GroundUp: What does Uganda’s ‘anti-gay’ law mean for gay people?

GroundUp: What does Uganda’s ‘anti-gay’ law mean for gay people?

On 24 February 2014, Uganda passed legislation that criminalises homosexuality. Paul Semugoma, a gay Ugandan activist who recently gained temporary residence in South Africa, says that the legislation’s impact will be extensive among all Ugandan society. The legislation, according to Paul, is more about consolidating President Yoweri Museveni’s power ahead of the 2016 Ugandan elections than about dealing with any meaningful social ill. By Jonathan Dockney for GROUNDUP.

Semugoma had to leave Uganda, as he could not speak openly as a gay person. Semugoma worked in HIV prevention programmes among gay people in Uganda. He says that he had “all the science at my fingertips”, but he could not speak openly and honestly about HIV prevention. In 2012, he was invited to speak at an HIV/Aids conference in the United States. Once out of Uganda, he decided to come out, then seek residence in South Africa.

Coming out is a common term for telling another person that you are gay.

The legislation, commonly known as the “anti-gay bill”, makes homosexuality a criminal offence. It also makes it a crime to do anything that could be seen to “promote” it. Anyone found guilty for same-sex intercourse or marriage can be imprisoned for life. First-time offenders can receive a “lighter” sentence of 14 years’ imprisonment. Ugandan MPs have been reported as saying that homosexuality is just “bad behaviour”, which “must be unlearned”.

Semugoma says that the bill has expanded its scope and will have wide-ranging implications for Ugandan society as a whole. HIV prevention programmes that target gay people are criminalised under the new law. Landlords are also not allowed to have gay tenants. The final act has dropped an earlier provision that obligated anyone in a position of authority to report homosexual activity to the police within 24 hours.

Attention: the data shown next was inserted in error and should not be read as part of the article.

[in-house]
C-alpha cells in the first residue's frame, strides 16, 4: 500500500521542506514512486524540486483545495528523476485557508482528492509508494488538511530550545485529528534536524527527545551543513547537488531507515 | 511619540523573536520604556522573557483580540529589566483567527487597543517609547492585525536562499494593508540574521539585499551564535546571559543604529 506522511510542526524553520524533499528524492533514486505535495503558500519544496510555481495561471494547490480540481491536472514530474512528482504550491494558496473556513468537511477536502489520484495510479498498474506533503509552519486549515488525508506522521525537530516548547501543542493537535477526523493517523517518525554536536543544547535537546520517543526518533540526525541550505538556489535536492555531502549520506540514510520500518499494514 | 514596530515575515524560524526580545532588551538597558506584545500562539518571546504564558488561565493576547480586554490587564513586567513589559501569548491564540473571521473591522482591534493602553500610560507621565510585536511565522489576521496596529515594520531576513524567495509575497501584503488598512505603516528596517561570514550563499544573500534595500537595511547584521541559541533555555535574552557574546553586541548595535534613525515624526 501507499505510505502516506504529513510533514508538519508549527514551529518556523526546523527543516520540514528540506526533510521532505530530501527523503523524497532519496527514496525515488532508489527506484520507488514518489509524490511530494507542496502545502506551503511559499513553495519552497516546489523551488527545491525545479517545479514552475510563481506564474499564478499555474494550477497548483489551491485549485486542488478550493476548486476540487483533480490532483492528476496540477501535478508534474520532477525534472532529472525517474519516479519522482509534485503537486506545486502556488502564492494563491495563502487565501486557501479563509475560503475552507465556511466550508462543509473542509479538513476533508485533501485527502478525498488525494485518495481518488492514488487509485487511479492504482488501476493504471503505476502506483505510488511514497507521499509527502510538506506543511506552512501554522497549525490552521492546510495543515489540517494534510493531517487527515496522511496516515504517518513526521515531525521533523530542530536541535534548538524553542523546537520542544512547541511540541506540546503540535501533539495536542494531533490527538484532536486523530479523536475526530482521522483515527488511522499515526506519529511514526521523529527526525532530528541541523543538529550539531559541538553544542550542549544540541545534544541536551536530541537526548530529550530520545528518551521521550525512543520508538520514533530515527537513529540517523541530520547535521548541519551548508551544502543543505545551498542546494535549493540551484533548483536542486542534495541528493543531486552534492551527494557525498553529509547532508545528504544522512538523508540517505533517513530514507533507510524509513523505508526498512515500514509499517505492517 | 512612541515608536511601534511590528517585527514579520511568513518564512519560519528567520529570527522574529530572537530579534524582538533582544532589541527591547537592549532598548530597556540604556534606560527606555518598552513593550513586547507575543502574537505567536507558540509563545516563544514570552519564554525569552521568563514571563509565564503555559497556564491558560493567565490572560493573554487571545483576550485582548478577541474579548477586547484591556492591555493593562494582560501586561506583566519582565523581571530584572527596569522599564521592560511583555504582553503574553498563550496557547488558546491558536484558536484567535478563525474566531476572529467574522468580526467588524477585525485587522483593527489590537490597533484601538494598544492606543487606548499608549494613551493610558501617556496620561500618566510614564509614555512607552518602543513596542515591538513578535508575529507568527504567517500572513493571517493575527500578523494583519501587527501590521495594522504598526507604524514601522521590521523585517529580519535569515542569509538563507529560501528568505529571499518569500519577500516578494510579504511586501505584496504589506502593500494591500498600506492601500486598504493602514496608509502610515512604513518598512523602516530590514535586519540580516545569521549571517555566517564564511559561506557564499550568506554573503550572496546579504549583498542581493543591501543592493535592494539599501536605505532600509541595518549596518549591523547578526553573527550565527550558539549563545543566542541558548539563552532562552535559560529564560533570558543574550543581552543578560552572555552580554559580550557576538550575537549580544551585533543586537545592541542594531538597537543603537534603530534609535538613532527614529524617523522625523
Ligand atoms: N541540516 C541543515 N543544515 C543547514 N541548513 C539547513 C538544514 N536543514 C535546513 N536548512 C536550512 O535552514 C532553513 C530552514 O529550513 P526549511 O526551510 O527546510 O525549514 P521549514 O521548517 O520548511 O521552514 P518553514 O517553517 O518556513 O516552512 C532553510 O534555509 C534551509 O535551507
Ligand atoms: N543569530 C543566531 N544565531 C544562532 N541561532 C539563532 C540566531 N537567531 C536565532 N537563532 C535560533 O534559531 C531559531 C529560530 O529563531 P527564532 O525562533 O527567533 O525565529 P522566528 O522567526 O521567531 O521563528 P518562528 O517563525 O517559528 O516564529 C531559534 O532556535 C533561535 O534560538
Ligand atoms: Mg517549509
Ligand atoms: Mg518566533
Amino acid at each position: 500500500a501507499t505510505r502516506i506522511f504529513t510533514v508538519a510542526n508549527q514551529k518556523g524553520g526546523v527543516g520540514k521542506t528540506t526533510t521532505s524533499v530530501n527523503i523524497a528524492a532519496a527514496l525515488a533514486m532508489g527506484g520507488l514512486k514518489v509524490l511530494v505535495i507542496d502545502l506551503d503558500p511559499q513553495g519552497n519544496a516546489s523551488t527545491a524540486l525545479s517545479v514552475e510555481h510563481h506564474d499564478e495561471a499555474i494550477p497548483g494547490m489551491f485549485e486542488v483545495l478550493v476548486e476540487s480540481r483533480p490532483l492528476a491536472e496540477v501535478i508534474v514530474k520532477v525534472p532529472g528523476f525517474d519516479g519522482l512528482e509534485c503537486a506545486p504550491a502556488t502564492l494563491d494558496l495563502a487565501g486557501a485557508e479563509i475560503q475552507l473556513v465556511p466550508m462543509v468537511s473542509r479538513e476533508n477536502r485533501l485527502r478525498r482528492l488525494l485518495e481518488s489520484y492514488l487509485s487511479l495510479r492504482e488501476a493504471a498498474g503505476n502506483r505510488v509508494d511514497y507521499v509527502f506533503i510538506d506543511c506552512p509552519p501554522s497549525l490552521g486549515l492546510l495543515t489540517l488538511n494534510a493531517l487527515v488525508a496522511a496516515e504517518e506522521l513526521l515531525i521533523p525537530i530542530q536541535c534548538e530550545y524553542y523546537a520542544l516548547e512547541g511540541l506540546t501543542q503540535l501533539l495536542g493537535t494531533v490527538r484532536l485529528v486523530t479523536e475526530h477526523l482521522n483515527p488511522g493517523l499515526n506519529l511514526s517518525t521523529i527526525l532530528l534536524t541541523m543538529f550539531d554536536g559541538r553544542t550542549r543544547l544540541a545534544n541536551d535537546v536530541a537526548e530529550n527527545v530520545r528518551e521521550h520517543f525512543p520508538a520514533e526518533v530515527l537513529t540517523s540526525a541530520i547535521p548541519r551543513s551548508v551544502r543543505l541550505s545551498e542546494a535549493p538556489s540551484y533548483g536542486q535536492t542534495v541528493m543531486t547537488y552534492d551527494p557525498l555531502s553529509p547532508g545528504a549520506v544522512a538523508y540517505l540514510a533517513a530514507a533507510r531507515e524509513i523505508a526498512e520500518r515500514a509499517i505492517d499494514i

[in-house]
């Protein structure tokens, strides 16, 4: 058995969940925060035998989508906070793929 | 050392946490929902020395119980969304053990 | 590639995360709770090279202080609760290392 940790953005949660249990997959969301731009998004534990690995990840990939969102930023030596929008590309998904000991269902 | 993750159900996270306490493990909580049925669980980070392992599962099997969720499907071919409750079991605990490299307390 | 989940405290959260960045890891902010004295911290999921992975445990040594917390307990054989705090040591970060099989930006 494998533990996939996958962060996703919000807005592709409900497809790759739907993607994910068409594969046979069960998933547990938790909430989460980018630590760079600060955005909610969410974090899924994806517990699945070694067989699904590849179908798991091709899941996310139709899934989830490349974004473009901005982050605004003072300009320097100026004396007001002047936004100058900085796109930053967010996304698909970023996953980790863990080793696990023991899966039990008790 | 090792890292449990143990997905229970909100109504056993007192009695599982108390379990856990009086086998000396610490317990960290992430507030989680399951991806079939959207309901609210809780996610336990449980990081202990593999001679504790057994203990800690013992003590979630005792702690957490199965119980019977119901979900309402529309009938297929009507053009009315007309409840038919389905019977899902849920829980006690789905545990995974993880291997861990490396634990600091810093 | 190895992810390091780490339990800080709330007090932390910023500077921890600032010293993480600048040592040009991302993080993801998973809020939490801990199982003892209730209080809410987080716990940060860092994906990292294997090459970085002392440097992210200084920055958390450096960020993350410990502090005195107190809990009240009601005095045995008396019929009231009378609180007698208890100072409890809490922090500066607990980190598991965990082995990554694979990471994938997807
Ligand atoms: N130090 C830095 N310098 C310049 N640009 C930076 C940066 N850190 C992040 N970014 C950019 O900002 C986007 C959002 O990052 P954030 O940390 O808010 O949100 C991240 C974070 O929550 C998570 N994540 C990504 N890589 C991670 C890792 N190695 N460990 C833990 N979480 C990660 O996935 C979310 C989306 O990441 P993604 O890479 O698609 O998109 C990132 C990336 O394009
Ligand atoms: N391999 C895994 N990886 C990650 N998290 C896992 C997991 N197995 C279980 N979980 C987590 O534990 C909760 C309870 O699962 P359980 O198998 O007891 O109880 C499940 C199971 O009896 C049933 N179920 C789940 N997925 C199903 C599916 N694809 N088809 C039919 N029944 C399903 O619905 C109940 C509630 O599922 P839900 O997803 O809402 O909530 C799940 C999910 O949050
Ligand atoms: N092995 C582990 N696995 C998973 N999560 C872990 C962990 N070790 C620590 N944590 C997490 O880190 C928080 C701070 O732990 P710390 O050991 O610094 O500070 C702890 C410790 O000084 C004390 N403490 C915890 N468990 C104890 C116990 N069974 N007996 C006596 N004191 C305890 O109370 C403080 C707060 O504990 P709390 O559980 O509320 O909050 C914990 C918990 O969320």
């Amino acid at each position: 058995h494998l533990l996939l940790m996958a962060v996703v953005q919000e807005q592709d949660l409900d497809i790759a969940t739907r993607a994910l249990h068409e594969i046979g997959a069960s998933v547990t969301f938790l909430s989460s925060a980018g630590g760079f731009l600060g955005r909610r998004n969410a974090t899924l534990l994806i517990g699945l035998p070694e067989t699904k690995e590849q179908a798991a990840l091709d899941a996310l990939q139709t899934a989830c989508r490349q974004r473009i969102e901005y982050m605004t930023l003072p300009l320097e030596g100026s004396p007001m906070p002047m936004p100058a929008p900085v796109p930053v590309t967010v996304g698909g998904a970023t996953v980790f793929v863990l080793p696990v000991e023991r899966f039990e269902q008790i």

Countries like the United States have criticized Uganda for passing the bill. The US has said that it will review its relationship with Uganda, including the approximately $400m in donor aid it gives to Uganda. According to a BBC report, Museveni is using the opportunity to demonstrate Uganda’s independence from Western powers. There is speculation that Uganda may seek donor aid from elsewhere, including Russia or China.

The South African government issued a statement on 25 February 2014 saying it “takes note of the recent developments regarding the situation of Lesbians, Gays, Bisexual, Transsexual and Intersex persons (LGBTI) worldwide… South Africa believes that no persons should be subjected to discrimination or violence on any ground, including on the basis of sexual orientation.” The statement, however, does not explicitly name Uganda.

Semugoma believes Museveni signed the bill into law because of “politicking”. Museveni is looking to win the 2016 elections and this legislation will allow him to consolidate his party before the elections. His party widely supports the act.

Semugoma also said that politicians find it useful to deflect social anger and frustration by blaming minorities, such as homosexuals. He says that the Ugandan public has been stirred up against the gay community over the years and that the stereotypical image of homosexuals in Uganda is one of an “ugly and evil person”.

According to Semugoma, violence against gay people has not changed much in Uganda, because most people do not come out as gay. However, he said that over the past three months, there have been increased incidents of people being reported to and arrested by the police for being gay.

One of the most powerful actions that the South African government and civil society can take, Semugoma said, is to openly stand in solidarity with gay Africans in places like Uganda. When the US or EU criticises an African country, they are easily “rubbished”, Paul said. However, when an African stands up for the rights of other Africans, that “resonates across the continent; there’s a power there.” DM

This story was first published on

Photo: Ugandan anti-gay activist Pastor Martin Ssempa leads anti-gay supporters as they celebrate after Uganda’s President Yoweri Museveni signed a law imposing harsh penalties for homosexuality in Kampala February 24, 2014. (REUTERS/Edward Echwalu)


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